7 ways to attract more tourists & business travelers to your restaurant

Editorial Team

5 min read
Coffee shop staff sprucing up the outdoor garden and setting the sign out front

Travelers can be dreamy restaurant customers. Generally, they’re curious about your food and region, grateful for a place to rest after a long day, and willing to spend more money than they would in their hometown. If they feel comfortable at your business, they might consider it a second home and return throughout their stay.

Business travelers? They’re the dreamiest. They’ll fill bar seats that other customers may find less desirable, quietly relax or have a friendly chat with the bartender, and happily consent to upsells, as they’re often paying with a company per diem. More and more people traveling for work are folding sightseeing and entertainment into their trips as part of the “bleisure” travel trend. As food tourism also continues to grow, restaurants are well positioned to receive valuable business from work travelers.

Tourists and business travelers have distinct needs and desires, but they’ll all find your restaurant via a limited number of avenues. Here are a few ideas for how to attract tourists and business travelers to your restaurant—and how to serve them effectively once they’ve been seated.

1. Track Google Reviews and Yelp scores

Out-of-towners often rely on websites such as Yelp, TripAdvisor, and Google to point them toward good food. Keep tabs on your restaurant’s feedback, and check out our advice to earn great Yelp reviews. Don’t pay too much attention to any particular review, whether good or bad. Instead, use reviews to identify patterns. And remember: Always use a professional tone and appropriate spelling and grammar when replying to customers.

2. Spruce up your website and social media pages

Your digital presence is like a second storefront. If a potential customer lives too far away to pass by and peek through your actual windows, they’ll likely visit your website or Instagram to learn about your restaurant. Your job is to make them feel welcomed and enticed when they interact with your business online.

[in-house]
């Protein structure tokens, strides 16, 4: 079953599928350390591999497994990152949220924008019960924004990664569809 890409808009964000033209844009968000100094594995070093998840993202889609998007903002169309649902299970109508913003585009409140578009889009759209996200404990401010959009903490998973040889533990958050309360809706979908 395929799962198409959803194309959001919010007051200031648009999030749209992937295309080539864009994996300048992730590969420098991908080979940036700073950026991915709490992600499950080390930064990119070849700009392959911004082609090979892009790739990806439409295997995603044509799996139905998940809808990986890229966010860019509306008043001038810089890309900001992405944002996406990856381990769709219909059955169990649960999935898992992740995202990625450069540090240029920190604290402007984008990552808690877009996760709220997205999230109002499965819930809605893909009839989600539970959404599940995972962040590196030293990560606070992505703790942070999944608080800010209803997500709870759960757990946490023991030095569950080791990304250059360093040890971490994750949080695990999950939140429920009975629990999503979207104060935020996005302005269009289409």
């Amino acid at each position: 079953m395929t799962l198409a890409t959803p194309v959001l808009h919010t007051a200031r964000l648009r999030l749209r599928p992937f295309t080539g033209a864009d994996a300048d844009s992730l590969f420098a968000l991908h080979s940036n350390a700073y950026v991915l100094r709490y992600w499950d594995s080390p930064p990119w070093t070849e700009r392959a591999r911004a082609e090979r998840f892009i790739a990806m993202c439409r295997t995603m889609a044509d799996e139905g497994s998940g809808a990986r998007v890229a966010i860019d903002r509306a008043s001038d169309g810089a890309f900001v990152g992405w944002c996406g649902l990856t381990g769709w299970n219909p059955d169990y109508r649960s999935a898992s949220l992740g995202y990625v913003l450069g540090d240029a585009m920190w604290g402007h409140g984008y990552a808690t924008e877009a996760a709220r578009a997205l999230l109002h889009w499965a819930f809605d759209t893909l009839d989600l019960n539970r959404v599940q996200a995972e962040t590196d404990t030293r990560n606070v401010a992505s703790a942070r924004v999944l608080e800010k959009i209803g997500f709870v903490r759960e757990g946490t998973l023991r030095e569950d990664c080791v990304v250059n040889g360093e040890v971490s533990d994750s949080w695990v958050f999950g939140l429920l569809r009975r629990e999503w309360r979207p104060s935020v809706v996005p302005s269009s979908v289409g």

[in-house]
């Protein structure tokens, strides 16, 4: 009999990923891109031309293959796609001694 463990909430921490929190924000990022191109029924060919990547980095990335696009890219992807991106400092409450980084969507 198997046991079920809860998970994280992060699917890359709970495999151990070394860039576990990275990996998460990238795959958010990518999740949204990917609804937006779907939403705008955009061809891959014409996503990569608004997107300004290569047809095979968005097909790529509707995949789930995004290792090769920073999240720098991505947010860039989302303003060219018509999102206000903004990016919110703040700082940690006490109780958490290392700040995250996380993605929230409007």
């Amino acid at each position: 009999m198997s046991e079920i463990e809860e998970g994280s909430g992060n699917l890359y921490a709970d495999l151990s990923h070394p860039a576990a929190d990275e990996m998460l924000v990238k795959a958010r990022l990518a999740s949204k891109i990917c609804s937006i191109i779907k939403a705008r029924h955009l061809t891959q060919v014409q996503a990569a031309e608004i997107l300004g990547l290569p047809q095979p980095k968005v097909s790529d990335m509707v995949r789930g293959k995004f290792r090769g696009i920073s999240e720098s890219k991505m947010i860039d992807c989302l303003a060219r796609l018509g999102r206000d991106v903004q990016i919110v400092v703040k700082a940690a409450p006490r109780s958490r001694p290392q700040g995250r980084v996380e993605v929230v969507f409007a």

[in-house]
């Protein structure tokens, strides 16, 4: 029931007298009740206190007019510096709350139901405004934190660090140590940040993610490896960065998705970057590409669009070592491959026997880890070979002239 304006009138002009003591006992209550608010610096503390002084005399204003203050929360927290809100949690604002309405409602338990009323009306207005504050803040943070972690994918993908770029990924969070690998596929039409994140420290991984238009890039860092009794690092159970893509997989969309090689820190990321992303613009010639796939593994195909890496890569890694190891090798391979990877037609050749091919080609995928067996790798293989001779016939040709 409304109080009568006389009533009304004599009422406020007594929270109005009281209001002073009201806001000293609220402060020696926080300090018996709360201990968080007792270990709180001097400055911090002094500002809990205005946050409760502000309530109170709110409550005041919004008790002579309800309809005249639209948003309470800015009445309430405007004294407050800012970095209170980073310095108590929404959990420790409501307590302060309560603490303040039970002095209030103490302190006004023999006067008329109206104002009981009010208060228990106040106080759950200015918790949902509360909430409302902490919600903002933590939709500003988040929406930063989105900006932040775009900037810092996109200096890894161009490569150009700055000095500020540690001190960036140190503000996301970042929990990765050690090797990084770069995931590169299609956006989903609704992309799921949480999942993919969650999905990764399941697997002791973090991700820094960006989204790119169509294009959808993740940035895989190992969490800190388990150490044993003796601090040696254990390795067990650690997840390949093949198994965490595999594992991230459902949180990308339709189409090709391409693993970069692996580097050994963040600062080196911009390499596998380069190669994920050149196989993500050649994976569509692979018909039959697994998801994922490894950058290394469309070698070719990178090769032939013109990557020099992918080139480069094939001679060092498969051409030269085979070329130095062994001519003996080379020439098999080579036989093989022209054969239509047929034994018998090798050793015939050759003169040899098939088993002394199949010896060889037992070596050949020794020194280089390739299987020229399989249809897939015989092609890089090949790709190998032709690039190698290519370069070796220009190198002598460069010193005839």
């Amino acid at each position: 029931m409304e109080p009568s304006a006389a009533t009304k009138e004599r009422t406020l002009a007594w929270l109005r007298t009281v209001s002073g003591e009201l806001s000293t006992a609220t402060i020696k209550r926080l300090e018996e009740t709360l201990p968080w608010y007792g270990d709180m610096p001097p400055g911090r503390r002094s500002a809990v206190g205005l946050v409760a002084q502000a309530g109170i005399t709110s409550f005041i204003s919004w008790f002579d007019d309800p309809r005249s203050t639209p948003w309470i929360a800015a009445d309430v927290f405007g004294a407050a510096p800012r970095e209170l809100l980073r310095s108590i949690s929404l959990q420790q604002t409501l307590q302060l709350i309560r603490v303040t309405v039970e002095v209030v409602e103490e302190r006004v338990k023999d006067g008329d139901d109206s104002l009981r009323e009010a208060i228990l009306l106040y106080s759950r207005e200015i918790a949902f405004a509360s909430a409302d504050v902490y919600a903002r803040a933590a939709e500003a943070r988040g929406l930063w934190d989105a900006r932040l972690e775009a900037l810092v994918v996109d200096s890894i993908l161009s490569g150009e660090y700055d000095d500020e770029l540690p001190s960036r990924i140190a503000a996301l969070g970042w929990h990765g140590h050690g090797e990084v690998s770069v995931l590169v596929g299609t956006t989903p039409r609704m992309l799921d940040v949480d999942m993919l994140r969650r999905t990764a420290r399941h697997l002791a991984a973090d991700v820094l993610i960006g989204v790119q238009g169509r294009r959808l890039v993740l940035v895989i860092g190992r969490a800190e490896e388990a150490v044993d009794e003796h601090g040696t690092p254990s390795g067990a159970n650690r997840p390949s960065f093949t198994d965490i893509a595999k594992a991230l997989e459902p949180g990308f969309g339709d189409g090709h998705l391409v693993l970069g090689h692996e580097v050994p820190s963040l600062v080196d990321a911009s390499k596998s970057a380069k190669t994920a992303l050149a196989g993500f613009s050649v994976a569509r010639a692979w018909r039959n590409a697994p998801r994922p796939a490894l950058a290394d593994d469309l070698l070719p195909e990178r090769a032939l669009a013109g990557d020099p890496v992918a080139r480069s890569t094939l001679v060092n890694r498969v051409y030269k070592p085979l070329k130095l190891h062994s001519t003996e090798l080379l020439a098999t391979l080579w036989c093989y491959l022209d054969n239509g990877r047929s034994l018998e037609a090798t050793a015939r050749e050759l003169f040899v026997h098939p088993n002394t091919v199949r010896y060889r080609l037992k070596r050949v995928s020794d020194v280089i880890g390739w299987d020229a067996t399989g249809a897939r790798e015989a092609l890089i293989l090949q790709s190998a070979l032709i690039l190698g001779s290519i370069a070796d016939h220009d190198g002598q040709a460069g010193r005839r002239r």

We’ve already covered restaurant marketing strategies in depth on our blog, but here are a few quick tips to help you net travelers’ business: 

  • Build out your website with helpful information about your business’s concept, hours, and parking/transit options. 
  • Create and share at least one social media post per week. Simply sharing other users’ Instagram posts and stories to your business’s account can even help make your restaurant look engaged and popular! 
  • Finally, interact with users by replying to private messages and posting comments.

Pointy by Google is a helpful Clover App that can help products from your business show up in Google search results. Especially if you have a retail component, consider adding this app to help visitors find you online.

If social media, website design, and other forms of digital tourism marketing are not your thing, don’t worry—you’ve found a great opportunity to delegate work. Find out if a manager is interested in digital marketing duties, or even engage a social media-savvy employee with additional responsibilities.

3. Win the hearts of hospitality workers